- Businesses that acquire things for business use get a credit back from the Tax Office for GST imbedded in the price they pay. If there is no GST in the price (for whatever reason) then there is no credit.
- If a business buys something for business use and then applies it to private purposes the business may have to pay back some (or all) of the GST credits they had previously claimed.
I’m a family lawyer- why should I care about any of this stuff?
The good news is that no one is going to force you personally to understand all the potential tax issues when you are advising clients going through a relationship breakdown.
The not so good news is that pretty much every transaction that involves changing ownership of any form of property involves tax considerations. Being pro-active about tax issues can often produce better overall financial outcomes for clients and may also help avoid unpleasant surprises.
Let’s look at a simple example:
- The partnership of Bill and Ben buy a truck for their flowerpot business
- The cost is $55,000 including GST
- The partnership intends to use the truck 100% for business and got a credit of $5,000 from the Tax Office for GST embedded in the cost
- Bill and Ben’s relationship breaks down immediately after the truck was purchased and they engage family lawyers to provide advice, and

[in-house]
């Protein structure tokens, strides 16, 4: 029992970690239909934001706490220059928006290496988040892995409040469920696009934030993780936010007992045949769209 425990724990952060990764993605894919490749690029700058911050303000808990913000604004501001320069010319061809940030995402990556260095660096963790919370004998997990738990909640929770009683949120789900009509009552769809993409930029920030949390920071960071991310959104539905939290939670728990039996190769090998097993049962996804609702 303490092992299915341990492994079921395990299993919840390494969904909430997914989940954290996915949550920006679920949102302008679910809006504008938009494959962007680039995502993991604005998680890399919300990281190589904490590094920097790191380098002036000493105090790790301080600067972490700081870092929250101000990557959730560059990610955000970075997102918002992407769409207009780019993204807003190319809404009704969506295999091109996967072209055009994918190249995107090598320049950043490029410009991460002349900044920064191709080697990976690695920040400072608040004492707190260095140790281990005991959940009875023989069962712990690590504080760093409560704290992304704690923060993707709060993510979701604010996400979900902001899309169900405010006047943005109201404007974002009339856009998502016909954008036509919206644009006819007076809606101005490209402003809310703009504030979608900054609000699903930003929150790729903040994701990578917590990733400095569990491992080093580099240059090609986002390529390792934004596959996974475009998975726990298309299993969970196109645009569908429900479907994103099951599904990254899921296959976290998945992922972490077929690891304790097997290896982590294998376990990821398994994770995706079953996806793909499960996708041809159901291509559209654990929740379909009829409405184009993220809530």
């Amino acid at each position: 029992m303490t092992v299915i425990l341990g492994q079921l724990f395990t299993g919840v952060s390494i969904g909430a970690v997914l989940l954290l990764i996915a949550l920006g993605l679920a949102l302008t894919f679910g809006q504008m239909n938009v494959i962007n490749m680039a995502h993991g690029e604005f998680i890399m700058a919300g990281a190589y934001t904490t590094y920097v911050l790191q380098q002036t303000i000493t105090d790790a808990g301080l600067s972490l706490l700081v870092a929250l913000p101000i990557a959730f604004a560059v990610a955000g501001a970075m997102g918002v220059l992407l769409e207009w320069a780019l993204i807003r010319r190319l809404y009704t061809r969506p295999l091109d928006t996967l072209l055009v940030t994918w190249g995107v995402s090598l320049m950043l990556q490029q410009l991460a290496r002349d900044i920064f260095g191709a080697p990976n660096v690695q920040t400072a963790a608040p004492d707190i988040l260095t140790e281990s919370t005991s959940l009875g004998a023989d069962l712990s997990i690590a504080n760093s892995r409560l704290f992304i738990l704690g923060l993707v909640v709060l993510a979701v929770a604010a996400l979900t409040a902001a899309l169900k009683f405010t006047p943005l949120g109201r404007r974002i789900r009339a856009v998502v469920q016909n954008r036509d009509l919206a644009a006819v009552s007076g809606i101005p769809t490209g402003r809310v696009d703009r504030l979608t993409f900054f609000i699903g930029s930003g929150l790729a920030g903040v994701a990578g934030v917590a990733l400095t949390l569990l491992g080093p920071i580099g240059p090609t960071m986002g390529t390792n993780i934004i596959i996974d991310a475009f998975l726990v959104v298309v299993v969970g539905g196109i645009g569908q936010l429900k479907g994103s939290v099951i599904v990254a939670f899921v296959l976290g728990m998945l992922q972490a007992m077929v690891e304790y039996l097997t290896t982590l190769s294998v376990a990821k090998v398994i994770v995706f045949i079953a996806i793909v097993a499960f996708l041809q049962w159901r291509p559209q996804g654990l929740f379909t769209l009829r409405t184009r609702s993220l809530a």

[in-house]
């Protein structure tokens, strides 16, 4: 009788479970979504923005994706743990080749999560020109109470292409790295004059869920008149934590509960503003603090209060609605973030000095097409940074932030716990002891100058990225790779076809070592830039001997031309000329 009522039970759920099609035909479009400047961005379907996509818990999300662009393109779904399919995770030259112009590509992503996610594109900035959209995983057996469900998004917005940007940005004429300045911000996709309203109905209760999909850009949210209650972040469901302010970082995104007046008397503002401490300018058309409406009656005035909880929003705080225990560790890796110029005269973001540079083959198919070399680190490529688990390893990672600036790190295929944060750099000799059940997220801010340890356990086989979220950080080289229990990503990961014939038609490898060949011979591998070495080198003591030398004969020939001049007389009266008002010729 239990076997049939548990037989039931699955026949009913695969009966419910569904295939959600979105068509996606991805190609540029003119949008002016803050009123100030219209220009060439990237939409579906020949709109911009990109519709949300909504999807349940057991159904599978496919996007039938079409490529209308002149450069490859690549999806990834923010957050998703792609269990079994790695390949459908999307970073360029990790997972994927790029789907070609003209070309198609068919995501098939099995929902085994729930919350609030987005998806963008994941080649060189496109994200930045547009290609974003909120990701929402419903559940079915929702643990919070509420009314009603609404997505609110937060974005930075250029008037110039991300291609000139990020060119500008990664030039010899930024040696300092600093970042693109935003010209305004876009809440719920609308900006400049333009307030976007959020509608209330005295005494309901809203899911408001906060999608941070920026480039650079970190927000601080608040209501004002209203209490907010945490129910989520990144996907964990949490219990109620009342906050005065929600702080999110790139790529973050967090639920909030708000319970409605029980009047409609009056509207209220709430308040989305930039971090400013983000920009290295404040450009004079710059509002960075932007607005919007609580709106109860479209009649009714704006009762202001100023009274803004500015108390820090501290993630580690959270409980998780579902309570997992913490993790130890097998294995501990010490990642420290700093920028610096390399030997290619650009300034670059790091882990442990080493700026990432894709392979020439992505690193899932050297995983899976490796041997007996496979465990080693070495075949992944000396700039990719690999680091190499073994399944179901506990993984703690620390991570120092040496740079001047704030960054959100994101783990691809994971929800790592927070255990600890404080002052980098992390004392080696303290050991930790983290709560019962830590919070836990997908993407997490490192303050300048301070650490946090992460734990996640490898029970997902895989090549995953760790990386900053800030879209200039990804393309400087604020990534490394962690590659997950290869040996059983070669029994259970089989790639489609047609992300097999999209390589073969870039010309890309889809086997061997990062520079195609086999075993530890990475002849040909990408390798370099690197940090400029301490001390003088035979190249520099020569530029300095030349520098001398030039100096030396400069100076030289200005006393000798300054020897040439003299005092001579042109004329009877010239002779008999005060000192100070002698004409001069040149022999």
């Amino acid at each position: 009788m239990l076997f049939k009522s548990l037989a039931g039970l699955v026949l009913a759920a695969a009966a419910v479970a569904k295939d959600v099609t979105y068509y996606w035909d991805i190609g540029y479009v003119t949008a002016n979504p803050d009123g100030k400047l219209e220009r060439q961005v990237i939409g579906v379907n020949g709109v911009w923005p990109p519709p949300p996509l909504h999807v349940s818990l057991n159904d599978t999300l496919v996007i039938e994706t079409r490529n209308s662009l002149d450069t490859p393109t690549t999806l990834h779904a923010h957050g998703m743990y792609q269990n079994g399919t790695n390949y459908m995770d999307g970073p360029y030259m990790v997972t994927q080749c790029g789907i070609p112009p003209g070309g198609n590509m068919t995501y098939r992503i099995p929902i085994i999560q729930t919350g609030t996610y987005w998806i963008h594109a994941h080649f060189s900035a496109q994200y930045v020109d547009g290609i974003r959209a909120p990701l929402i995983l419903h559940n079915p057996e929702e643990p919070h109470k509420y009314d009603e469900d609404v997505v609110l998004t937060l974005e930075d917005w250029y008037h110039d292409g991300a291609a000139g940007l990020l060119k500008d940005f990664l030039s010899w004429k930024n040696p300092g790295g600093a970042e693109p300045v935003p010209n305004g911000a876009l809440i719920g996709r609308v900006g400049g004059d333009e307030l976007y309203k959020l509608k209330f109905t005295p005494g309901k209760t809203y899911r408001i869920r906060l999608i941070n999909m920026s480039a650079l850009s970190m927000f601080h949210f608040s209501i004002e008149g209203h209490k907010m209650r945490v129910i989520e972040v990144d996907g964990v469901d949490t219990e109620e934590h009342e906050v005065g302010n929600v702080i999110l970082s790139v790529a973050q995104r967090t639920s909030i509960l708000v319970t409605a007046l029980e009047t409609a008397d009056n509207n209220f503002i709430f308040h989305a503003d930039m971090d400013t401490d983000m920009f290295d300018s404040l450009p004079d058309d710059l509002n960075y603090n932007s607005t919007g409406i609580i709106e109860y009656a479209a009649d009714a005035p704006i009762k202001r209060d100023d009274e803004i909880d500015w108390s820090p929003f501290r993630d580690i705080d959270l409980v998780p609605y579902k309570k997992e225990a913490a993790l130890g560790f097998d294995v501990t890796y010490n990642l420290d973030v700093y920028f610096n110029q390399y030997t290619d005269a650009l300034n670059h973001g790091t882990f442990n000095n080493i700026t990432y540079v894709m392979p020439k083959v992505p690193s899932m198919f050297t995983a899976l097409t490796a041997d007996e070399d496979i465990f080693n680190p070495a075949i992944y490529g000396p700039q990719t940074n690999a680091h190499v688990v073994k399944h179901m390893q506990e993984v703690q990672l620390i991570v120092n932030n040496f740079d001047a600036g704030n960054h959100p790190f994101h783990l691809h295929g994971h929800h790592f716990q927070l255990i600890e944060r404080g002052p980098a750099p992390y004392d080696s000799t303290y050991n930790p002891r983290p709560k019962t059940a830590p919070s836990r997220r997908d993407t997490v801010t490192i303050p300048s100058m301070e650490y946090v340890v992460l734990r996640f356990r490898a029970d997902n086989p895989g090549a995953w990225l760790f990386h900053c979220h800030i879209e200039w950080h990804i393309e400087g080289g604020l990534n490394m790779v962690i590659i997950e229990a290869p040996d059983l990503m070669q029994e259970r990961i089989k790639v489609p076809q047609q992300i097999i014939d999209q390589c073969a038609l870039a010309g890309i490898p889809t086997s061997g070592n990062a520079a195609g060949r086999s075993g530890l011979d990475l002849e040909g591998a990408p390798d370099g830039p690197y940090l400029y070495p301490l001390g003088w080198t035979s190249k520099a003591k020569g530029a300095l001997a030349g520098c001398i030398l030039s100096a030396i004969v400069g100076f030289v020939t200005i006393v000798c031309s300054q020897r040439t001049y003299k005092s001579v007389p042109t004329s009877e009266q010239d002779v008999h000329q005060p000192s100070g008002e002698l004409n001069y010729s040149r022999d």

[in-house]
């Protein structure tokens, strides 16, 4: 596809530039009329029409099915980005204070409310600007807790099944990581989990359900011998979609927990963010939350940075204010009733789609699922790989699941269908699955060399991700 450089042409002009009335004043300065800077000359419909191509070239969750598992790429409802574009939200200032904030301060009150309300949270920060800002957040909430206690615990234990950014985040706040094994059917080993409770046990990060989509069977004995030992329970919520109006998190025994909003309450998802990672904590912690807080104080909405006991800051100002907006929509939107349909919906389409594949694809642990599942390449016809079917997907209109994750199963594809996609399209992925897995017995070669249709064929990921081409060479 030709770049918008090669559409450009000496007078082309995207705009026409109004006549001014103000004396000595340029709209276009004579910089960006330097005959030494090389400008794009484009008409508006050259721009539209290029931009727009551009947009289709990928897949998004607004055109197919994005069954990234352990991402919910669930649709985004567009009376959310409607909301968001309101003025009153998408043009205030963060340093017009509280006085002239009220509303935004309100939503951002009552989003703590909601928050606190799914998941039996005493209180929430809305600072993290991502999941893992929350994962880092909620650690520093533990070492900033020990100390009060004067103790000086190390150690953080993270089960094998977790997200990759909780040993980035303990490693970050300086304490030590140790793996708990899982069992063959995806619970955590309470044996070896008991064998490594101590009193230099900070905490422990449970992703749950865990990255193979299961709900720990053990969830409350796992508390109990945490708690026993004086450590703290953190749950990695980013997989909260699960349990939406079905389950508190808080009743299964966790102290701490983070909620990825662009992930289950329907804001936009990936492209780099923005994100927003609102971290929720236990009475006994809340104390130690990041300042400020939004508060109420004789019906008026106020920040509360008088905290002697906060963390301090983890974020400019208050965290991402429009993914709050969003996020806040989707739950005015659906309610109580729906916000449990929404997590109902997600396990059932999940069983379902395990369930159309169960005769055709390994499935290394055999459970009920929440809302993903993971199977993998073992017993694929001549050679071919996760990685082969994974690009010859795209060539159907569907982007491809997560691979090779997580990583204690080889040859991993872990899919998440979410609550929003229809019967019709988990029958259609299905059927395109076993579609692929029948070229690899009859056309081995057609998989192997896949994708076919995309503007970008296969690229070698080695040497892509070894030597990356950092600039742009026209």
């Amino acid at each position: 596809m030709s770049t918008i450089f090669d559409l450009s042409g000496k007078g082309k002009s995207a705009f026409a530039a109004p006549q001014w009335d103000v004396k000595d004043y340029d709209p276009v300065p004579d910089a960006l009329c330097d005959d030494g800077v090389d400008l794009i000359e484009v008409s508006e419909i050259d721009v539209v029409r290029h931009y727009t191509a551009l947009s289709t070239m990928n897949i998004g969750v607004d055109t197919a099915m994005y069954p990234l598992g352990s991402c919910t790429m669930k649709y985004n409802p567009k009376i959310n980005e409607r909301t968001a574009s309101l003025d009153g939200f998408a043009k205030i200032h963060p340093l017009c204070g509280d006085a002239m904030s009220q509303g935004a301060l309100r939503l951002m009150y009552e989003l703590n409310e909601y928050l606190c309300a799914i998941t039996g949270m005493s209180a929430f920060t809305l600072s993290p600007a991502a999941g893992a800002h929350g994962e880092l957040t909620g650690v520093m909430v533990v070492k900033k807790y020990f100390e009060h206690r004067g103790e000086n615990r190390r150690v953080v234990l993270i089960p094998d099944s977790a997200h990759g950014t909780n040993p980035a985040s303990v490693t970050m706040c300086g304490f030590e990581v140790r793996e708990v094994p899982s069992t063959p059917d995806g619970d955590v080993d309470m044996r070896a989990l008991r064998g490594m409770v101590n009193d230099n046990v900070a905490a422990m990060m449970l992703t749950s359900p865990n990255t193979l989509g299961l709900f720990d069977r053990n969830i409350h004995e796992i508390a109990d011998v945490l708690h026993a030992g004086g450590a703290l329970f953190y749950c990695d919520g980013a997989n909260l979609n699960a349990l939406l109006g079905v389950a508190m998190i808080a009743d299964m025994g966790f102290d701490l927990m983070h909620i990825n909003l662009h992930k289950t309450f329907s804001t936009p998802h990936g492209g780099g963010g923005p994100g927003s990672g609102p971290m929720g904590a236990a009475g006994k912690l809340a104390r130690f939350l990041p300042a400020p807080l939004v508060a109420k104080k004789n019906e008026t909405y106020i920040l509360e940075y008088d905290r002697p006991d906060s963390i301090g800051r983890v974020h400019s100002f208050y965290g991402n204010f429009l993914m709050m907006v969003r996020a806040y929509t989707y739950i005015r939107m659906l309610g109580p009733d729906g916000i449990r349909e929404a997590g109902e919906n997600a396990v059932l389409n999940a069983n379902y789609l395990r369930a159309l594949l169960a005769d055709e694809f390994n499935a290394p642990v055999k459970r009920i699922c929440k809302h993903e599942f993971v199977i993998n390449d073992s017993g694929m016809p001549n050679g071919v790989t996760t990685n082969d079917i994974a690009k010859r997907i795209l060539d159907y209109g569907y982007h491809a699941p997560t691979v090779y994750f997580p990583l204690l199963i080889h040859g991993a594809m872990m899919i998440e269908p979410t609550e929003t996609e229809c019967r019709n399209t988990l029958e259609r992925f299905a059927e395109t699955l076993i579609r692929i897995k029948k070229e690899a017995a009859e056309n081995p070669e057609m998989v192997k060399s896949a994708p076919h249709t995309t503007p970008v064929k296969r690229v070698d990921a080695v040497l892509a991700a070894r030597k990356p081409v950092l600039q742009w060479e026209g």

- The parties have agreed that Ben will receive the truck which he will use 100% for business purposes.
What are the GST considerations if the truck is transferred to Ben?
On the face of it we might think that because the truck is 100% a business asset and will only be used 100% for business purposes there should not be any GST costs at the transfer time.
After all, if Ben purchased the truck directly from the dealer his net cost would be $50,000 ($55,000 GST inclusive price less $5,000 credit back from the Tax Office).
Tax Office Position
Unfortunately for us, the Tax Commissioner sees different GST outcomes.
Without wanting to spoil the ending, the following Tax Office examples (which we have edited) explain the impact of the Commissioner’s view that a Family Law transfer of property is not made in the course or furtherance of a business.
If the Commissioner’s view is correct (and that is another question) Input Tax Credits previously claimed by the transferring business may need to be paid back, and the recipient of the property won’t be able to claim Input Tax Credits, even if the property has been and will be used 100% for business purposes by everyone involved.
Paying back Input Tax Credits
GST Ruling GSTR 2003/6 gives the following (edited) examples of how the Commissioner’s view may work in real life:
67. As part of a property settlement under an matrimonial property distribution, a partnership asset (a car) is provided to L. The car was purchased … on 1/7/2000 …and $4,000 in input tax credits was claimed.